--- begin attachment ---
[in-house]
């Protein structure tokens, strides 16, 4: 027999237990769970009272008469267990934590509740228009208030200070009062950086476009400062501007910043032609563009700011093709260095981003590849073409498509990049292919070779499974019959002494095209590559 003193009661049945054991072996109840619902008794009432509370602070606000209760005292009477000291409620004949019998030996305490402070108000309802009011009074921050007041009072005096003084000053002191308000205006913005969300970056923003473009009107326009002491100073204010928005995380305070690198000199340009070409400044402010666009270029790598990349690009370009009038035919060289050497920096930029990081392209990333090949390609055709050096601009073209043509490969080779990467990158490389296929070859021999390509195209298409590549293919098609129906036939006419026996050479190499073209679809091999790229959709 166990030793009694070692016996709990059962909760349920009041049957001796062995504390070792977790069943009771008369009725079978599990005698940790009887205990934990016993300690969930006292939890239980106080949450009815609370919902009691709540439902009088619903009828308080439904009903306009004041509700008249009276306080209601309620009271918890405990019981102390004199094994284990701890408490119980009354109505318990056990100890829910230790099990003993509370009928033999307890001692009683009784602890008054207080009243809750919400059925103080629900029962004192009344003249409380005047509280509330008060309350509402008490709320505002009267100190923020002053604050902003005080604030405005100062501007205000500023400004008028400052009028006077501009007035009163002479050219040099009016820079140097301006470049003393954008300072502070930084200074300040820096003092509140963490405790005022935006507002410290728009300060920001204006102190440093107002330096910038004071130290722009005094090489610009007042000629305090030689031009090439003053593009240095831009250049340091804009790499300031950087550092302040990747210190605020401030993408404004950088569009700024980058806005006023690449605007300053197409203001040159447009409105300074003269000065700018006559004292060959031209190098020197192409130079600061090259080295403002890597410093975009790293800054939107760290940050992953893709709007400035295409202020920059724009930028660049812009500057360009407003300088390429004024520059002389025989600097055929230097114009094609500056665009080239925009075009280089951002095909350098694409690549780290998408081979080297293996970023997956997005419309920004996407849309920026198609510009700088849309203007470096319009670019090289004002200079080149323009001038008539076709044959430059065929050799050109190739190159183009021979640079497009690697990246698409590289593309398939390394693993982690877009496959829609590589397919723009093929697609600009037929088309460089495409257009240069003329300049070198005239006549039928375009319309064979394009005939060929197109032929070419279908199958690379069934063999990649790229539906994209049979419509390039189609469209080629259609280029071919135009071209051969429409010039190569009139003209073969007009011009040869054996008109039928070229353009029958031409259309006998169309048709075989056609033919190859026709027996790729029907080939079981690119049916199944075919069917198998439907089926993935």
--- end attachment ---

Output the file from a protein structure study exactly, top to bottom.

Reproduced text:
[in-house]
């Protein structure tokens, strides 16, 4: 027999237990769970009272008469267990934590509740228009208030200070009062950086476009400062501007910043032609563009700011093709260095981003590849073409498509990049292919070779499974019959002494095209590559 003193009661049945054991072996109840619902008794009432509370602070606000209760005292009477000291409620004949019998030996305490402070108000309802009011009074921050007041009072005096003084000053002191308000205006913005969300970056923003473009009107326009002491100073204010928005995380305070690198000199340009070409400044402010666009270029790598990349690009370009009038035919060289050497920096930029990081392209990333090949390609055709050096601009073209043509490969080779990467990158490389296929070859021999390509195209298409590549293919098609129906036939006419026996050479190499073209679809091999790229959709 166990030793009694070692016996709990059962909760349920009041049957001796062995504390070792977790069943009771008369009725079978599990005698940790009887205990934990016993300690969930006292939890239980106080949450009815609370919902009691709540439902009088619903009828308080439904009903306009004041509700008249009276306080209601309620009271918890405990019981102390004199094994284990701890408490119980009354109505318990056990100890829910230790099990003993509370009928033999307890001692009683009784602890008054207080009243809750919400059925103080629900029962004192009344003249409380005047509280509330008060309350509402008490709320505002009267100190923020002053604050902003005080604030405005100062501007205000500023400004008028400052009028006077501009007035009163002479050219040099009016820079140097301006470049003393954008300072502070930084200074300040820096003092509140963490405790005022935006507002410290728009300060920001204006102190440093107002330096910038004071130290722009005094090489610009007042000629305090030689031009090439003053593009240095831009250049340091804009790499300031950087550092302040990747210190605020401030993408404004950088569009700024980058806005006023690449605007300053197409203001040159447009409105300074003269000065700018006559004292060959031209190098020197192409130079600061090259080295403002890597410093975009790293800054939107760290940050992953893709709007400035295409202020920059724009930028660049812009500057360009407003300088390429004024520059002389025989600097055929230097114009094609500056665009080239925009075009280089951002095909350098694409690549780290998408081979080297293996970023997956997005419309920004996407849309920026198609510009700088849309203007470096319009670019090289004002200079080149323009001038008539076709044959430059065929050799050109190739190159183009021979640079497009690697990246698409590289593309398939390394693993982690877009496959829609590589397919723009093929697609600009037929088309460089495409257009240069003329300049070198005239006549039928375009319309064979394009005939060929197109032929070419279908199958690379069934063999990649790229539906994209049979419509390039189609469209080629259609280029071919135009071209051969429409010039190569009139003209073969007009011009040869054996008109039928070229353009029958031409259309006998169309048709075989056609033919190859026709027996790729029907080939079981690119049916199944075919069917198998439907089926993935």